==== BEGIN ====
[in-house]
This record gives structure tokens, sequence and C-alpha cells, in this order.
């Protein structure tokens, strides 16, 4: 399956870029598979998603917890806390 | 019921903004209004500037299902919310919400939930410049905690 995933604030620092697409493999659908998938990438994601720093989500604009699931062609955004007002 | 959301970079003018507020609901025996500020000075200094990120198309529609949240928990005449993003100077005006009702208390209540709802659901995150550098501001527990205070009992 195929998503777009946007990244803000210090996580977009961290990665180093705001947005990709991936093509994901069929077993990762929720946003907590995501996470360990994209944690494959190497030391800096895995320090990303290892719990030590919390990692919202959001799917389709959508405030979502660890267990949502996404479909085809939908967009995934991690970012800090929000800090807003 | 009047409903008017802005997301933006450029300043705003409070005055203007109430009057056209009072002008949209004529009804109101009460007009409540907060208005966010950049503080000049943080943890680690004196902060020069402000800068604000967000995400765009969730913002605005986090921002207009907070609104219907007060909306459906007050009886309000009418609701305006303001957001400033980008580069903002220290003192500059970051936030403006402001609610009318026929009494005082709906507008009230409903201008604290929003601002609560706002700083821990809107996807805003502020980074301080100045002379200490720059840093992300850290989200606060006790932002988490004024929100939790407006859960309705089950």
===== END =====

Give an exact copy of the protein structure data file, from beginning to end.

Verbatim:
[in-house]
This record gives structure tokens, sequence and C-alpha cells, in this order.
């Protein structure tokens, strides 16, 4: 399956870029598979998603917890806390 | 019921903004209004500037299902919310919400939930410049905690 995933604030620092697409493999659908998938990438994601720093989500604009699931062609955004007002 | 959301970079003018507020609901025996500020000075200094990120198309529609949240928990005449993003100077005006009702208390209540709802659901995150550098501001527990205070009992 195929998503777009946007990244803000210090996580977009961290990665180093705001947005990709991936093509994901069929077993990762929720946003907590995501996470360990994209944690494959190497030391800096895995320090990303290892719990030590919390990692919202959001799917389709959508405030979502660890267990949502996404479909085809939908967009995934991690970012800090929000800090807003 | 009047409903008017802005997301933006450029300043705003409070005055203007109430009057056209009072002008949209004529009804109101009460007009409540907060208005966010950049503080000049943080943890680690004196902060020069402000800068604000967000995400765009969730913002605005986090921002207009907070609104219907007060909306459906007050009886309000009418609701305006303001957001400033980008580069903002220290003192500059970051936030403006402001609610009318026929009494005082709906507008009230409903201008604290929003601002609560706002700083821990809107996807805003502020980074301080100045002379200490720059840093992300850290989200606060006790932002988490004024929100939790407006859960309705089950």